5 Alcohol-Related Seizures 121 No History of Seizure/No Current Seizure In the patient with alcohol withdrawal who lacks a history of seizures, benzodiazepines generally have sufficient anticonvulsant activity to prevent withdrawal seizures. 21 Status Epilepticus Although fewer than 8% of patients with ARS progress to status epilepticus, alcohol is implicated in 15% to 24% of patients with status epilepticus. 22 Status epilepticus may also be the first presentation of ARS. The most common cause of status epilepticus is discontinuation of or erratic compliance with an anticonvulsant drug regimen, followed by ARS. However, status epilepticus may occur for a variety of reasons and is often multifactorial. Thus, it is essential to screen for all possible factors underlying repeated or prolonged seizures, even when a probable cause is thought to be readily apparent. Initial interventions for the alcoholic in status epilepticus include stabilization of the airway, breathing, and circulation; administration of glucose and thiamine as indicated; and treatment with a benzodiazepine. Lorazepam and diazepam are both effective in terminating seizures in status epilepticus. Lorazepam is preferable because its anticonvulsant effect lasts several hours, whereas diazepam s anticonvulsant effect lasts only from 20 to 30 minutes. Because of this short-term effect lorazepam has fewer recurrent seizures and requires fewer repeat doses than diazepam If seizures persist after lorazepam or diazepam administration, a loading dose of phenytoin, 20 mg/kg, or fosphenytoin, 15 to 20 phenytoin equivalent mg/kg, is administered in the second intravenous line. Additional doses of 5 mg/kg of phenytoin, to a maximum of 30 mg/kg, can be given if status is not terminated. 23 Most of the cardiac abnormalities associated with phenytoin infusion are caused by its solvent propylene glycol. Caution is advised in patients who have preexisting heart disease. Using a 20-gauge intravenous line proximal to the forearm to avoid purple glove syndrome and keeping the phenytoin rate less than 50 mg/min can minimize the problem of hypotension and bradycardia. Fosphenytoin does not contain propylene glycol and is safe and well tolerated at intravenous rates of 100 to 150 mg/min. Rapid achievement of therapeutic free phenytoin levels, without significant side effects, has been documented using fosphenytoin in patients with status epilepticus. 26 However, the benefit of fosphenytoin versus phenytoin in the ED has been questioned Phenobarbital was recommended in the past for patients who fail to respond to benzodiazepine and phenytoin. Experts have suggested skipping phenobarbital for refractory status and initiating infusion of pentobarbital, propofol, or midazolam. 23,31 35 It is often difficult to rule out a CNS infection in alcoholic patients with status epilepticus because of concomitant hyperthermia, serum leukocytosis, and CSF pleocytosis. If CSF infection is a possibility, intravenous antibiotic therapy should be started, blood cultures obtained, and a lumbar puncture considered. 36 PHENYTOIN/ANTICONVULSANT CONUNDRUM Phenytoin has no significant benefit over placebo in preventing recurrence of AWS. 1,37 Considering the risks of phenytoin and no demonstrated benefit in the setting of AWS, it is not indicated for the treatment of AWS. The sudden withdrawal of phenytoin administration may induce the convulsive effects of alcohol withdrawal. Withdrawal seizures may occur in epileptic patients withdrawn from phenytoin treatment. In patients with status epilepticus, alcohol and noncompliance with anticonvulsant regimens may be synergistic. 20,38 Alcoholic patients with preexisting seizure disorders pose a dilemma when they are supposed to be taking antiepileptic drugs (AEDs) but their blood levels suggest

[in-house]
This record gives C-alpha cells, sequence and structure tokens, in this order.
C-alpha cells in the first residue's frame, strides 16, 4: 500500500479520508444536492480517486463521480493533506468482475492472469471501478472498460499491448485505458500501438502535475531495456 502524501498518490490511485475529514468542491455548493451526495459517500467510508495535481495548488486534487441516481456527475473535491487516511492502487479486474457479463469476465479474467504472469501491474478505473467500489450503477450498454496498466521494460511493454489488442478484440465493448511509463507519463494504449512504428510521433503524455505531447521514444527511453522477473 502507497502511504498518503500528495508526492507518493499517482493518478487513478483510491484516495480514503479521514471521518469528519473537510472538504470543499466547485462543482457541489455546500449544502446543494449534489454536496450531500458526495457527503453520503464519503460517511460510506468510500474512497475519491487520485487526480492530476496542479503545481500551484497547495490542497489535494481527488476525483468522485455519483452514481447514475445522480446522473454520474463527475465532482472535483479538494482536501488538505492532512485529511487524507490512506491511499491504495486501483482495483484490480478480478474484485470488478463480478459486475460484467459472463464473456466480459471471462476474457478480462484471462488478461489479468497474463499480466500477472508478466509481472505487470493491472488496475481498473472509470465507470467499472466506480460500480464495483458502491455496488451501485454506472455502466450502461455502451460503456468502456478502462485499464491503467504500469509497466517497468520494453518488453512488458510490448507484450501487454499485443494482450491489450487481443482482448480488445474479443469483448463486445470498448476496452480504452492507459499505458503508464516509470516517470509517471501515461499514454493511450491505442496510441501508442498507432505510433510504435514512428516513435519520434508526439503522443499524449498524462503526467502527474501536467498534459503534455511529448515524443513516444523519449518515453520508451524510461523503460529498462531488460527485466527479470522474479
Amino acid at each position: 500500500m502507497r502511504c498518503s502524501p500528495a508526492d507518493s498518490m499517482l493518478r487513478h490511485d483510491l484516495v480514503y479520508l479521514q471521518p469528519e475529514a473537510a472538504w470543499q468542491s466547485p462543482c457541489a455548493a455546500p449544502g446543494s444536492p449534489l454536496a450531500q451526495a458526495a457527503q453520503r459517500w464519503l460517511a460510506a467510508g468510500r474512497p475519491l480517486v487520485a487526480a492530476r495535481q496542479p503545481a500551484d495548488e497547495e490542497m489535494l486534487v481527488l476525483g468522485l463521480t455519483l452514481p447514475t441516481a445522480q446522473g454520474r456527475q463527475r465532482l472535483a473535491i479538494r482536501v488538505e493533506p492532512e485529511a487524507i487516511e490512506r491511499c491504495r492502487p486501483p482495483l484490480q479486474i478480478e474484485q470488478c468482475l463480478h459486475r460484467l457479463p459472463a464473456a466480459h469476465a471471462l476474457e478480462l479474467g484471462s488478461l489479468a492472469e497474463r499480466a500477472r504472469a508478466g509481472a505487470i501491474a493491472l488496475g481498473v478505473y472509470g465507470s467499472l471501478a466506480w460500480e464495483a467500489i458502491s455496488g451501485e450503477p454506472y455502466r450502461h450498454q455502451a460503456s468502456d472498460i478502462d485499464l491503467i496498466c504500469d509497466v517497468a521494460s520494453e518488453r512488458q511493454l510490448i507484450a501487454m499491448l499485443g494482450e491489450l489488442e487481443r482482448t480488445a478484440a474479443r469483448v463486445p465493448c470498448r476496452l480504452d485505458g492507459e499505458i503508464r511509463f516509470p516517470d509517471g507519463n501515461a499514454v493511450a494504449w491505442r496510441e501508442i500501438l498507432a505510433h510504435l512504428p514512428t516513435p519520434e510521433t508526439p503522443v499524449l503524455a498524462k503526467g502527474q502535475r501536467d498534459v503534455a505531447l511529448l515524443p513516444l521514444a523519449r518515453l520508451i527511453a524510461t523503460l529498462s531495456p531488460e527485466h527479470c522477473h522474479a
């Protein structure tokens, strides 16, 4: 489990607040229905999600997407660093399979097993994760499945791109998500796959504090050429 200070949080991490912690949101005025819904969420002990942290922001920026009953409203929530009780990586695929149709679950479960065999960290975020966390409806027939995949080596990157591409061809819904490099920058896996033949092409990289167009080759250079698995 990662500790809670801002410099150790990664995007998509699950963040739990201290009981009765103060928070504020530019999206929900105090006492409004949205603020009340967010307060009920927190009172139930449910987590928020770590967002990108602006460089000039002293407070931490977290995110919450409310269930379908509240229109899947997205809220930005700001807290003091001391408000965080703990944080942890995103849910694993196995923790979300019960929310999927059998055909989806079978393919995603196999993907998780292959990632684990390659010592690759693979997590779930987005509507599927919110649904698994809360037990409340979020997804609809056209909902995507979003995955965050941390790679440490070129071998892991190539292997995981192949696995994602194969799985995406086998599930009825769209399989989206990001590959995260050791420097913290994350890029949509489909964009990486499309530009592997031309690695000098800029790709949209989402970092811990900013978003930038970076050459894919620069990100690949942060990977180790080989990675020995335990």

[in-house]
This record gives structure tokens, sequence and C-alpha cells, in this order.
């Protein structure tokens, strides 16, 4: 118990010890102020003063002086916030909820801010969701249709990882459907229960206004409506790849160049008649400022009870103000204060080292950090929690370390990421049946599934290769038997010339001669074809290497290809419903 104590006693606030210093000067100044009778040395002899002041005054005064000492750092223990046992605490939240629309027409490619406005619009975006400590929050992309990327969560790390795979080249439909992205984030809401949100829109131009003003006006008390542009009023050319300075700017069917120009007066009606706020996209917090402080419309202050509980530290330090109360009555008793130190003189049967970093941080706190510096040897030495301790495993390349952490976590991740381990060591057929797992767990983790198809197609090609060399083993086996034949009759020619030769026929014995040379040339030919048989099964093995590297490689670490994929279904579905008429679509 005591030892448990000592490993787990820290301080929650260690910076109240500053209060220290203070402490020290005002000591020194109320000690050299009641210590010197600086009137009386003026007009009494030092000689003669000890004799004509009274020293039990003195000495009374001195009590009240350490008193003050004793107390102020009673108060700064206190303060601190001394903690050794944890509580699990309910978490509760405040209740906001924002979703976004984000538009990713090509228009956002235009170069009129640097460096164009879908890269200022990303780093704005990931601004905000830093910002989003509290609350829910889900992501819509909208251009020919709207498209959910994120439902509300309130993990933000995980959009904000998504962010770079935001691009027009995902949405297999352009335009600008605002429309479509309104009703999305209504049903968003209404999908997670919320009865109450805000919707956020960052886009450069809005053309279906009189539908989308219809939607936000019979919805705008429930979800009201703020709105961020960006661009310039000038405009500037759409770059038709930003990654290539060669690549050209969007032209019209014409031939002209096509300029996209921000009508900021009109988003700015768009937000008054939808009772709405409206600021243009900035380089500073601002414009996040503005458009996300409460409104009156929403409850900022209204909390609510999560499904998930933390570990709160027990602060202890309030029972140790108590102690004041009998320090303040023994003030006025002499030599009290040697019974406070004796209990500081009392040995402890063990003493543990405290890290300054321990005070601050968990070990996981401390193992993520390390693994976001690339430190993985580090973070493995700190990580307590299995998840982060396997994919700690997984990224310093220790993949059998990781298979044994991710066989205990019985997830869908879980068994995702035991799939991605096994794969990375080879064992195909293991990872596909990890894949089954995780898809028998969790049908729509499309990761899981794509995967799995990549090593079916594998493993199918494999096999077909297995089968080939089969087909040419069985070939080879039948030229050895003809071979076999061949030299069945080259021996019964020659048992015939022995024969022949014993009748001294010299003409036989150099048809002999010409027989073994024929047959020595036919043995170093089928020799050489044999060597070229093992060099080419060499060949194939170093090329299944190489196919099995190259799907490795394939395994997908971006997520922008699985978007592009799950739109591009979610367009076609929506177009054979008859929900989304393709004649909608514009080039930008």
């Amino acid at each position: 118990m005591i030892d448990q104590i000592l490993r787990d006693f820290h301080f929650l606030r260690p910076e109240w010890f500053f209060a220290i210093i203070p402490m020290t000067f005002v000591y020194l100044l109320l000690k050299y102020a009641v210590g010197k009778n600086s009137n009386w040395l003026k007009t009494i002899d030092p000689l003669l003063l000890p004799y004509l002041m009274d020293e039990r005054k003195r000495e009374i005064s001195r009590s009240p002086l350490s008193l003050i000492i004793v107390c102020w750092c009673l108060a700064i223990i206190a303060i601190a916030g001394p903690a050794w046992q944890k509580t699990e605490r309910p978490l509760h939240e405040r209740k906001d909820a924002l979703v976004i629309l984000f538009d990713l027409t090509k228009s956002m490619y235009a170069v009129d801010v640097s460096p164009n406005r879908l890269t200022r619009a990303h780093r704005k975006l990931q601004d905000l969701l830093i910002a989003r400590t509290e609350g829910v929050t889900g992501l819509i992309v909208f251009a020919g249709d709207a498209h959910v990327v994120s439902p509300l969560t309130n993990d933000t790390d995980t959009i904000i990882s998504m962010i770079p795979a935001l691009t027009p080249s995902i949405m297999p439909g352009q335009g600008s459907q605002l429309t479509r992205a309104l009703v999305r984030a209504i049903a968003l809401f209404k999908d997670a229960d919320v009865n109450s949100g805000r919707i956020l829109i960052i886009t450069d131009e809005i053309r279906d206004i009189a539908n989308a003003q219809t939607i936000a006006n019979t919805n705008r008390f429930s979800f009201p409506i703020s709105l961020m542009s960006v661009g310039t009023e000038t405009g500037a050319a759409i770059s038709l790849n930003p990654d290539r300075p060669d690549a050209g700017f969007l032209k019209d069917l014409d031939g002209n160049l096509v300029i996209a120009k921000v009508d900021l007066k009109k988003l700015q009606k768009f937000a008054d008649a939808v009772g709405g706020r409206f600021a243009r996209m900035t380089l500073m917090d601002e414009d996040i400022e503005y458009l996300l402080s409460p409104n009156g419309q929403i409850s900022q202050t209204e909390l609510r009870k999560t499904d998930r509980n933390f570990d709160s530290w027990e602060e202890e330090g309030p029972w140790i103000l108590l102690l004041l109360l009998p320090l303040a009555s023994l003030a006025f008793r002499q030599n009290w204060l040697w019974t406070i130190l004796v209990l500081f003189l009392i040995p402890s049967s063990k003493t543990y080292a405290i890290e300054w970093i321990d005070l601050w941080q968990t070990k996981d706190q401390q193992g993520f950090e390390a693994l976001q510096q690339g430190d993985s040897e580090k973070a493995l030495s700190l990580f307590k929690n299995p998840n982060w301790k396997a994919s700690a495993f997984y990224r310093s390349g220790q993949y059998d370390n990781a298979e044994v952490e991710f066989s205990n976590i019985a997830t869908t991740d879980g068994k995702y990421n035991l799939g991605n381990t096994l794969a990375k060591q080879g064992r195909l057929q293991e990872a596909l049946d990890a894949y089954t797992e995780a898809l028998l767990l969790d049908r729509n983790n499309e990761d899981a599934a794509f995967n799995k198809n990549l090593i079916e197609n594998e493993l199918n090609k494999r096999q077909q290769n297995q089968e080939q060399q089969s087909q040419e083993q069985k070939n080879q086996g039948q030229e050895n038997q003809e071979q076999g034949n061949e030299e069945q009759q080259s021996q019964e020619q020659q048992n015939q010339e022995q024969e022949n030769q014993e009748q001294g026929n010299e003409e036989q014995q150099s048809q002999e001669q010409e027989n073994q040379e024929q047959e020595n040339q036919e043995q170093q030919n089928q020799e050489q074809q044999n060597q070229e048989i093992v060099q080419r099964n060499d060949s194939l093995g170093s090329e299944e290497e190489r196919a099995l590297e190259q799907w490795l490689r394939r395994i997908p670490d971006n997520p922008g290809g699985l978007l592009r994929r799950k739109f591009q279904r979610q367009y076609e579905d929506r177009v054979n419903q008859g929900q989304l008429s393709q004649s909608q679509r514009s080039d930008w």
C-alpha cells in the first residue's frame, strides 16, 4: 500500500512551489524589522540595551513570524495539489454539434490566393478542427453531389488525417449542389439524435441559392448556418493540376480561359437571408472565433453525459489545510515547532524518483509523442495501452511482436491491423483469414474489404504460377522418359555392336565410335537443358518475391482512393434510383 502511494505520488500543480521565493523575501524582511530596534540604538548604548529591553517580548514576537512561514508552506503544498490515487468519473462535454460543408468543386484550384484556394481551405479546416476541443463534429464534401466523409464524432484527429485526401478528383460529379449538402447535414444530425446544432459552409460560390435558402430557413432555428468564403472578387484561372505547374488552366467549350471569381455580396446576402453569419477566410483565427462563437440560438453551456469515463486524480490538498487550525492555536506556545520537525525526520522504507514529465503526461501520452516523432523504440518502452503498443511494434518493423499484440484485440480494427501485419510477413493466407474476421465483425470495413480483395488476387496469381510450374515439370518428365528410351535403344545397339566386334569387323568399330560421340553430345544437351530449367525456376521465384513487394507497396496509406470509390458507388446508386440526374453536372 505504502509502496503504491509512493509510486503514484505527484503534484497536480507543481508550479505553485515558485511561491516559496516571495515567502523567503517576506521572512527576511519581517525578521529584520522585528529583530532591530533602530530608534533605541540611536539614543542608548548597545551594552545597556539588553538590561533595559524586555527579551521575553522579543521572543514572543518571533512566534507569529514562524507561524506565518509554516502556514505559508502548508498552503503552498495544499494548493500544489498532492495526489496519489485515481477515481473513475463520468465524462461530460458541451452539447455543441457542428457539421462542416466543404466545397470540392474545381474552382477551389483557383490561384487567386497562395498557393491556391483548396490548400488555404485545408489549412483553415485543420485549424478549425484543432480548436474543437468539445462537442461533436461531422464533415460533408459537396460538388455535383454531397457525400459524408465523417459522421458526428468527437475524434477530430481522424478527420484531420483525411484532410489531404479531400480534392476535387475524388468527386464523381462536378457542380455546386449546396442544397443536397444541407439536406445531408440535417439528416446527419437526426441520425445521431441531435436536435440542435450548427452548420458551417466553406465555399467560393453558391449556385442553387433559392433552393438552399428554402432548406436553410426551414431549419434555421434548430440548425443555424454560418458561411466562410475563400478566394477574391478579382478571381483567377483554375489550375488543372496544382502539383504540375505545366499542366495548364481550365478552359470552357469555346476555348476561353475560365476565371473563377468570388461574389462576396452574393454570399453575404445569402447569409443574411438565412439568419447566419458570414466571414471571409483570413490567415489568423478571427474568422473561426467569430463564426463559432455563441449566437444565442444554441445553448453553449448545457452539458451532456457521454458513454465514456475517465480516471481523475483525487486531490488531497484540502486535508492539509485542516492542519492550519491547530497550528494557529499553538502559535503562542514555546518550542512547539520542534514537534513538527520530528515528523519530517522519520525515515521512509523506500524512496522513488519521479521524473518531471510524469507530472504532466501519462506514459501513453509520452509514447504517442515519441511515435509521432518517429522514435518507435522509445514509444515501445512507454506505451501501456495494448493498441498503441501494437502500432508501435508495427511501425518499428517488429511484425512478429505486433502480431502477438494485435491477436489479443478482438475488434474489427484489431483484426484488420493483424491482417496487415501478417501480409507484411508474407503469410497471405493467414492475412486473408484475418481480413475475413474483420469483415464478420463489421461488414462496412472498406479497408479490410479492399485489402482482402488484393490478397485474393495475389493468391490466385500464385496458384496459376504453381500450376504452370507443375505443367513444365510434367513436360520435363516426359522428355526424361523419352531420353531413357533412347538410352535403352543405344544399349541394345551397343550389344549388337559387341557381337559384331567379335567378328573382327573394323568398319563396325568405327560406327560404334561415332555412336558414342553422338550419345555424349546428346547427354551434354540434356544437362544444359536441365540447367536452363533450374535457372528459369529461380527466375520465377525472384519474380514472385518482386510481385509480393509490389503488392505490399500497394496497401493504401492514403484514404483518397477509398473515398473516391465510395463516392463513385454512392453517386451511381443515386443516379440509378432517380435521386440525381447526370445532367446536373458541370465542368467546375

6 122 McMicken & Liss noncompliance. This situation is especially problematic when their epileptic attacks are uncommon and seem to occur exclusively in the context of alcohol withdrawal. Some of these patients may have AWS and may have been misdiagnosed. Others may have a seizure disorder that seems to be confined to the setting of alcohol withdrawal. Such patients have demonstrated that they cannot maintain compliance with their treatment. A patient taking an AED for an antecedent seizure disorder, which presents with a seizure while intoxicated, falls into a different category. Such an episode could be an isolated event in a usually compliant patient without a history of chronic alcohol abuse. In this patient, a seizure in the setting of a subtherapeutic AED level may represent the consequences of noncompliance with the AED versus AWS. 39 FUTURE DIRECTIONS In this age of computerized medicine, it will soon be possible to have a complete medical history on even the most obtunded ED patient. This advancement will go a long way in helping the emergency physician determine if the alcohol-related seizure is an isolated event or a recurrent problem. It will help determine if the patient an epileptic whose presentation is complicated by alcohol or if alcohol is the sole problem. This kind of comprehensive history should help reduce the cost of emergency medicine care by reducing the number of imaging studies and other tests that are currently deemed necessary. Moreover, as researchers continue to evaluate genetic markers, which may demonstrate a predisposition to ARS, and easily measured biomarkers, such as serum prolactin and homocysteine levels, it may one day be possible to accurately predict which patients are at risk for withdrawal seizures. Therefore, it may one day be possible to accurately separate patients in need of prophylaxis from those in whom seizure treatment is unnecessary. SUMMARY Alcohol kills the person who consumes it and it kills unintended victims by the acts of inebriated persons. Whatever medical, traumatic, psychological, or social problem brings an alcoholic patient to the ED, the underlying problem is alcoholism and the ultimate goal is abstinence. Most municipalities have either an Alcoholics Anonymous chapter or a treatment center for anyone who desires help with alcohol. In small communities, clergy or social workers can usually arrange rehabilitation programs. This disease will surely progress if alcoholism is not recognized and the patient is not given the opportunity to participate in a rehabilitation program. It is up to the emergency physician to intervene on behalf of the patient and the public. 40,41 KEY CONCEPTS Not all ARS are AWS Search for reversible causes (eg, hypoglycemia, intracranial hemorrhage, CNS infection) in alcoholic patients with seizures Obtain a CT scan of the head in alcoholic patients with a seizure of undetermined cause Lorazepam is the drug of choice in alcoholic patients who have had a seizure or who are demonstrating signs of withdrawal Alcoholic patients who have had a seizure should generally be observed for 4 to 6 hours and, if discharged, referred to a detoxificaton/rehabilitation program, if possible